I found the following questions, taken from James H. Pickering’s 10th edition of Fiction 100: An Anthology of Short Stories, to be very useful when thinking about the story “Four Summers” by Joyce Carol Oates: “What similarities and differences exist in each of the four episodes? What changes take place? What remains the same? How does the author organize each of the four sections? How old is Sissie in each? Is Oates’ narrative technique in each section appropriate to Sissie’s age and stage in life? How do Sissie’s responses to men and women change? What new awareness and widened understanding does she achieve as the story advances? How is her intuition of death and loss in the first episode reinforced and expanded upon in the final three? What does Sissie come to realize about herself, her marriage, and her life in the final episode? What does she mean when she says, “I am pretty, but my secret is that I am pretty like everyone is?” How does she rationalize her sudden fear? Why does she react so strongly to the men at the bar? What are the implications of the story’s final sentence?”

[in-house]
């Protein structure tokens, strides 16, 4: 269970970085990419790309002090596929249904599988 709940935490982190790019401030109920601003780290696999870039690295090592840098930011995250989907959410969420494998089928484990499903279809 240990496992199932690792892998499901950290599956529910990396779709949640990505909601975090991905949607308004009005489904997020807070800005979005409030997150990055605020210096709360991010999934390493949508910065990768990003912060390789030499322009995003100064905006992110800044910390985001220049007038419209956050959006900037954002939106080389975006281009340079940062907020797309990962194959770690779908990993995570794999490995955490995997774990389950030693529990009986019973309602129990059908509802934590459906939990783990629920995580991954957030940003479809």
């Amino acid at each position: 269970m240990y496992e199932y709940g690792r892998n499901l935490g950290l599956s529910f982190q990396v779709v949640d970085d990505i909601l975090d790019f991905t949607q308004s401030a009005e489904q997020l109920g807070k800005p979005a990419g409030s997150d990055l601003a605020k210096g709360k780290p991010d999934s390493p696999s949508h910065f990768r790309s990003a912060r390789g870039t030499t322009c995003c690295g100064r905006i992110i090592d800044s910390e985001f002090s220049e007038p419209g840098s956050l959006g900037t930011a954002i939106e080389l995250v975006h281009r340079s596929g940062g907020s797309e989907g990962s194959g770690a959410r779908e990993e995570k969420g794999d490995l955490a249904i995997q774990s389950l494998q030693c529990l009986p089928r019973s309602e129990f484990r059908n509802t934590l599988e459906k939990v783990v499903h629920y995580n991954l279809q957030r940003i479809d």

Joyce Carol Oates's "Where Are You Going, Where Have You Been?
I found the following questions, taken from James H. Pickering's 10th edition of Fiction 100: An Anthology of Short Stories, to be helpful when thinking about "Where Are You Going, Where Have You Been?
How is Connie characterized at the beginning of the story? In what ways does this characterization foreshadow the events that follow? Who is Arnold Friend and what does he represent? Joyce Carol Oates has herself commented that "Arnold Friend is a fantastic figure: he is Death, he is the 'elf-knight' of the ballads, he is the Imagination, he is a Dream, he is a Lover, a Demon, and all that." How are these remarks helpful in clarifying our understanding of the story? What evidence can be cited in their support? How does Connie initially respond to Arnold Friend and his overtures? Why does she finally agree to go with him? What are the implications of the story's ending? In what ways does popular music serve as the story's controlling metaphor?